02-09-20 Yukon Quest Update

Feb 9, 2020

02-09-20 Quest Update

Michelle Phillips signs in at Pelly Crossing Sunday morning.
Credit Lex Treinen / KUAC

Michelle Phillips carries straw to her team at Pelly Crossing.
Credit Lex Treinen / KUAC

Lex Treinen (Dawson City, Yukon) Defending Quest champ Brent Sass and veteran racer Michelle Phillips have been trading the lead since leaving the race’s halfway point in Dawson City Friday night, and Phillips was first into the Pelly checkpoint Sunday morning. Pelly Crossing is nearly 750 miles into the thousand mile Quest trail, and while the leaders are in race mode, behind them some mushers are still dealing with fallout from problems encountered along the first half of the trail.

Cody Strathe is on track for his best finish yet of the Yukon Quest. He's fighting a tight battle with veteran Allen Moore, a three-time winner of the Yukon Quest, even though his top finish previously is 12th. Being in such a competitive position though seems to be something he's not comfortable with, something he discovered on the last section of trail. "It was after we made it over American Summit, it wasn't as bad as they said it was gonna be back there. It was a lot of climbing, we had a pretty heavy load, the snow was just soft, the dogs were getting iced up with snow building up on their booties and on their legs, and they're just getting tired and a little bit sick of it, and my attitude, I hurt myself up there a little bit, cause I'm falling apart, I'm old," he says at the checkpoint in Dawson City shortly before heading out on the trail himself. Strathe says a snow machine accident just a couple of weeks before the Quest put his start spot in jeopardy. With his knee almost immobile for a week, he was ready to have his wife take his start spot, but it wasn't just his knee that was hurting. "Knee, bad back, bad bicep tendon, everything was hurting because it was tough going over the mountain. My attitude was down, the dog's attitude was down and once that happens then everything spirals down," he said. He says his bad attitude about the difficulty transferred to the dogs and it made a feedback loop. But it helped him have an important realization about dog racing. "I realized at that time, that winning doesn't matter to me at all. "Like I want that team to have fun all the way through and I want to finish, whether it's third place or eighth place or fifteenth place, I wanna finish with that team looking like they did when I pulled into here so, that's to me, that's gonna be winning the race is showing up looking like that, so I'm just gonna keep it fun. 3:53 If that means I drop back places, fine, as long as the dogs are having fun and I'm having fun," he said.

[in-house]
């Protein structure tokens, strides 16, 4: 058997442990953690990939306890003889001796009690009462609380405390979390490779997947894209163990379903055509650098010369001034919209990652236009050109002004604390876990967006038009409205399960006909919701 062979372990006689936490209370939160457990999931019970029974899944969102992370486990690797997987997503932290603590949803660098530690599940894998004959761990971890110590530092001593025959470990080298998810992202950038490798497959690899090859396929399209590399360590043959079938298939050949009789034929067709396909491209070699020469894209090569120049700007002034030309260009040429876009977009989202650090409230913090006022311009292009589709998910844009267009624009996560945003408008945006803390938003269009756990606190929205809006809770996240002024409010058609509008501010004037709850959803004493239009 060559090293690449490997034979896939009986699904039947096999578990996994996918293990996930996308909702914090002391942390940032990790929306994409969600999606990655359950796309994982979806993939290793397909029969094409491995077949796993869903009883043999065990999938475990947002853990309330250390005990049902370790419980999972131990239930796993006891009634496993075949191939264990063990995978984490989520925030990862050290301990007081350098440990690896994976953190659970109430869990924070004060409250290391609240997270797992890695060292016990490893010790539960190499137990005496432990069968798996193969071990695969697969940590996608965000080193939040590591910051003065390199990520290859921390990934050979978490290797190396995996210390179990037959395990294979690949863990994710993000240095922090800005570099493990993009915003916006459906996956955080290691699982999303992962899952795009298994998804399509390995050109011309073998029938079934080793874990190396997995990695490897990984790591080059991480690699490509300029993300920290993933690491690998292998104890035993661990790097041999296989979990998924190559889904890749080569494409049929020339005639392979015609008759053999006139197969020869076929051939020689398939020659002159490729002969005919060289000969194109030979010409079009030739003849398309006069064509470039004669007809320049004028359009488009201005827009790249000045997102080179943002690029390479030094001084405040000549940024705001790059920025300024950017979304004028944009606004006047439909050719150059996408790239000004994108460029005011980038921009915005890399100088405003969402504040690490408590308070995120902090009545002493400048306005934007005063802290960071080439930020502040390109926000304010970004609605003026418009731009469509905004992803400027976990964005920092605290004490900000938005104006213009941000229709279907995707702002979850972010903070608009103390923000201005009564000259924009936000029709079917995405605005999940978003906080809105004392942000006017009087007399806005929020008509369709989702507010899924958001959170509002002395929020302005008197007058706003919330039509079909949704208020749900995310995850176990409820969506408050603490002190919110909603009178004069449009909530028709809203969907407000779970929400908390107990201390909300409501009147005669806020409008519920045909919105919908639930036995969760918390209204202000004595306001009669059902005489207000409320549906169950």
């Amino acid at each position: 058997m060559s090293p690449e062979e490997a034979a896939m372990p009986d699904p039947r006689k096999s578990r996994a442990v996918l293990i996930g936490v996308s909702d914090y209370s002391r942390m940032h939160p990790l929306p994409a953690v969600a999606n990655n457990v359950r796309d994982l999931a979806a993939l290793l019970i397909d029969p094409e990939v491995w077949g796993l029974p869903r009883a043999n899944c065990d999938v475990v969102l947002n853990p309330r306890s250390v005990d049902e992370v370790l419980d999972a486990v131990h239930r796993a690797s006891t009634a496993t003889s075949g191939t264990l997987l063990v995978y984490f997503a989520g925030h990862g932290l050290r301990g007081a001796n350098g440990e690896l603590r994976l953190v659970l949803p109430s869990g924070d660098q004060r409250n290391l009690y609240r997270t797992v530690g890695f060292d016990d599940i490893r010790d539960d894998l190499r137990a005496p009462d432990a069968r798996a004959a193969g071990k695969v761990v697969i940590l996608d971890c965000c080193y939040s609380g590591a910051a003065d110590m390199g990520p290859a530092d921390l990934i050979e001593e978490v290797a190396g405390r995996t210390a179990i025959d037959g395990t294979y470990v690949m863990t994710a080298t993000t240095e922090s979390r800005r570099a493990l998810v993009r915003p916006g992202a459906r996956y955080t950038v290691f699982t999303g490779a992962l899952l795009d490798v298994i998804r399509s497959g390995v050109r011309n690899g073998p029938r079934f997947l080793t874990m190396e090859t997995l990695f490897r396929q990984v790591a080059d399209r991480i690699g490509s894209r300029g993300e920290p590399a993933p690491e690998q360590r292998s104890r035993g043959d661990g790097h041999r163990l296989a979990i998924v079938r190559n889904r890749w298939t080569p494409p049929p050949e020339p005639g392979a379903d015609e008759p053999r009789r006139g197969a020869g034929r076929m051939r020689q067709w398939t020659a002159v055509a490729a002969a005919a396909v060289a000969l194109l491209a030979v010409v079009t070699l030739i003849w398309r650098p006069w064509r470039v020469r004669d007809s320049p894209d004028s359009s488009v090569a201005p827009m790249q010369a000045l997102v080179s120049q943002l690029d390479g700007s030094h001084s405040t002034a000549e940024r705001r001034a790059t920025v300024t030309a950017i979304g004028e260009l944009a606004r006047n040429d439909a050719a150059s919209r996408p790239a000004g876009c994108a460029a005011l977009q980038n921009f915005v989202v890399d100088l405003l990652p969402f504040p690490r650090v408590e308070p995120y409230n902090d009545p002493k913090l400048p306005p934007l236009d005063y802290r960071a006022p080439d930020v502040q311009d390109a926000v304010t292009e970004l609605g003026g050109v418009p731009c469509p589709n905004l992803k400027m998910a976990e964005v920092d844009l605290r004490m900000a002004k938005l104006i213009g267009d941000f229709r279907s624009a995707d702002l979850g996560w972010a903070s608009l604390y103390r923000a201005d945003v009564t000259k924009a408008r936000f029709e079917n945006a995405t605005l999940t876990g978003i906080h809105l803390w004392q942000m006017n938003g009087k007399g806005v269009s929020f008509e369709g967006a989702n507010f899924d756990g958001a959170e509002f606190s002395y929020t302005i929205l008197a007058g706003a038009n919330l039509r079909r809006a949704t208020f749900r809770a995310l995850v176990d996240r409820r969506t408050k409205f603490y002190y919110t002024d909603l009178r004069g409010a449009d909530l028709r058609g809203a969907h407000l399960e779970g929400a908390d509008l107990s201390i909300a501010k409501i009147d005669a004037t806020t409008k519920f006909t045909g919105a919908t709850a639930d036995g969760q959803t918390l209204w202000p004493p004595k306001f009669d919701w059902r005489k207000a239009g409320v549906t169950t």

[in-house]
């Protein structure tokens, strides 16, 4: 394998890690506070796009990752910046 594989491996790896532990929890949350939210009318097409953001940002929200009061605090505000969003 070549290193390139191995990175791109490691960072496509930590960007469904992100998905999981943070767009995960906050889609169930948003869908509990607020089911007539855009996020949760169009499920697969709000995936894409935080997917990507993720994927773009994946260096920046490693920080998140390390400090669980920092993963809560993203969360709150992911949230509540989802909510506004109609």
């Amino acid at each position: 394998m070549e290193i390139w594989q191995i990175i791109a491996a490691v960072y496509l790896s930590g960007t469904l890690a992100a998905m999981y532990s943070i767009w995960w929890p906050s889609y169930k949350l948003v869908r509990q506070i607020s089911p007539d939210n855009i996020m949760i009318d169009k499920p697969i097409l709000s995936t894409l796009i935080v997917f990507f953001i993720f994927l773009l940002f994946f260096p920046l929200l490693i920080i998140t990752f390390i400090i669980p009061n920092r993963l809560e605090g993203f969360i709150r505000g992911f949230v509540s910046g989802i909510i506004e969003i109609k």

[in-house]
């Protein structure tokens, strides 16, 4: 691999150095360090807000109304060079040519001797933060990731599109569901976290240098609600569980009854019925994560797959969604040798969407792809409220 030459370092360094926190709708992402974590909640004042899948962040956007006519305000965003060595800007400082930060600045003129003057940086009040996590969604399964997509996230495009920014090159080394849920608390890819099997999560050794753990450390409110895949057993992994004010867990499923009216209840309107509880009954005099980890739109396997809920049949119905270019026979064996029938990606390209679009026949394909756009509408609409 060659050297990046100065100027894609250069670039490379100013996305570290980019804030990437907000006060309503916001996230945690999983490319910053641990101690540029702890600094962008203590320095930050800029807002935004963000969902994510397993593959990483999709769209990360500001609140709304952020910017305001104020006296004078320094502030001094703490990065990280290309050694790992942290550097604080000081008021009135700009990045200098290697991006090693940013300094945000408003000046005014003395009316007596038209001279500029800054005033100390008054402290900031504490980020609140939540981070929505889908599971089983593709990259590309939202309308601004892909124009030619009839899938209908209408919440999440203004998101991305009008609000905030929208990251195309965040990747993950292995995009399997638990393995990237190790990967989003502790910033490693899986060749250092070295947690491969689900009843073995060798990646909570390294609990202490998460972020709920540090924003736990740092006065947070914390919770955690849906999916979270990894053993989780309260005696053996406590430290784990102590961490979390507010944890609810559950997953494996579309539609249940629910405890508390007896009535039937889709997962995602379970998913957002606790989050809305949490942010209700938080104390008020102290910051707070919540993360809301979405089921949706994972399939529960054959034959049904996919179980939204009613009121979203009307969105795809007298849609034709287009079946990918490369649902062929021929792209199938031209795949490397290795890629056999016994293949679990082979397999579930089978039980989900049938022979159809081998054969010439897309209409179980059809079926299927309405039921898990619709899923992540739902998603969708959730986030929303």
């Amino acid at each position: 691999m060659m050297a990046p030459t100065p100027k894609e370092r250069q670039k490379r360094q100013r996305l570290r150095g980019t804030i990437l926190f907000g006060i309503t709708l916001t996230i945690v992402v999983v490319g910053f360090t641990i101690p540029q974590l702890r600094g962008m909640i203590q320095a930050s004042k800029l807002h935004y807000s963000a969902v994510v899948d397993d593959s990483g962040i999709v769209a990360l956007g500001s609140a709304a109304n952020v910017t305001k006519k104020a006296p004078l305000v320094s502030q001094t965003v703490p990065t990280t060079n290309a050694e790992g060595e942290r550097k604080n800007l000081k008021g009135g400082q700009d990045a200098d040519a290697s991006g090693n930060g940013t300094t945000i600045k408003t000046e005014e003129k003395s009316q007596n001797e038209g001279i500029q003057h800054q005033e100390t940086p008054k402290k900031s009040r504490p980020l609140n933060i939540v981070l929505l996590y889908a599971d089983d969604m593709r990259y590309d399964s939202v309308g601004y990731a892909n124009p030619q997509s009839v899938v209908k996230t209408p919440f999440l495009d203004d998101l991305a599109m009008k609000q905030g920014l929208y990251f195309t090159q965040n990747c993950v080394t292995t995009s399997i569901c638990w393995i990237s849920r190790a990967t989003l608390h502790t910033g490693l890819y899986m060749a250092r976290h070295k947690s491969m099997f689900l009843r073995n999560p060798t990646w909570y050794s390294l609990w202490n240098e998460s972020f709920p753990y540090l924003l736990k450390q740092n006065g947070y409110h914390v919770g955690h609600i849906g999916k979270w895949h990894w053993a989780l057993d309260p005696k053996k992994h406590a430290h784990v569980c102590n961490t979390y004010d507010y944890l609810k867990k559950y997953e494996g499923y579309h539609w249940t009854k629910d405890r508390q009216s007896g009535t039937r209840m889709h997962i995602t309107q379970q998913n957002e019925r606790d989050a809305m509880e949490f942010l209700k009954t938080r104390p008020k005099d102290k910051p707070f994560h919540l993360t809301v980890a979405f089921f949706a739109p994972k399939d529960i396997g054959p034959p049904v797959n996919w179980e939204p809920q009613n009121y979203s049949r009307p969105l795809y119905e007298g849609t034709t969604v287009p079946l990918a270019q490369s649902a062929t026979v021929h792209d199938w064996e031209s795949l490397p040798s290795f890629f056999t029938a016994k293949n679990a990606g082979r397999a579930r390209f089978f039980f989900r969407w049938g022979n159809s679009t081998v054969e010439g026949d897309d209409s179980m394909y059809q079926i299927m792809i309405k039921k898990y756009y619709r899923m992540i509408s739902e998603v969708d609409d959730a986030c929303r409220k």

Strathe is channeling one of his friend and Quest champion's Brent Sass favorite aphorisms: attitude is everything. So far, it seems to be working out well for the musher as his run times continue to be some of the fastest in the field. He says he has a team that could win the Quest, but he knows he's a ways behind the leaders. "I'm not gonna go out of my way to try to race them down, but if my dogs look like they can do it, we'll give it a shot. As far as Allen, we're right next to each other, it's fun with him, my team's only been running faster, so as long as I can keep that up, I should come up ahead of him, but I'll have to watch my back, he's very experienced, he's a champion, he knows how to win this race and so, it's fun running with him because of that because I'm learning a lot and yeah, it's good," he said.

Richie Beattie is dealing with a different kind of challenge - getting back on his feet after a difficult first half of the race - topped off by his falling asleep on his sled and falling off just three miles from the finish line. He arrived in Dawson City after having received a ride from a fellow musher to help who came up shortly behind him, and found his team safely at the finish line. Here's what he says happened out on the trail. "Yesterday morning coming in here I was losing my touch with reality and at times I would catch myself like wondering 'Where I am and what's going on?' and I had literally had to walk myself mentally through like, 'You're in the Quest, dude, you're coming into Dawson,' you know, like losing it, delirious," he said. 24 hours later, he's realizing how lucky he actually was. "At least when it happened to me it happened in the context that the dogs weren't running off for another 80-mile stretch through the wilderness, they're just running into a checkpoint where there are plenty of people around to grab them and secure them," he said.

Beattiee said he's fallen asleep hundreds of times throughout his years of racing, as many mushers have, but this was the first time he's fallen off a sled. It was a result of his having been short on sleep, even before the Quest started. "The three nights leading up to the race I was up till 2 or 4 in the morning getting everything ready because I've had - I sometimes have a terrible habit of procrastination," he said. He said he's hoping to get 20 hours of sleep in his 36 hours in Dawson. As for his ego? "It's a little bruised and battered but you know, builds character, right? You learn from your mistakes," he said.

It's a common theme during the first half of the race: even well-weathered mushers learning something new and bringing it into the next section of racing. "You don't sign up for the Yukon Quest thinking that it's gonna be easy, you know, you're looking for a challenge and adversity and figuring out how to become a better musher and in general a better human being, you know," he says. He's taking grapes and making wine, he says, a tropical metaphor that's oddly appropriate to describe the sometimes absurd trail that is the Yukon Quest. ###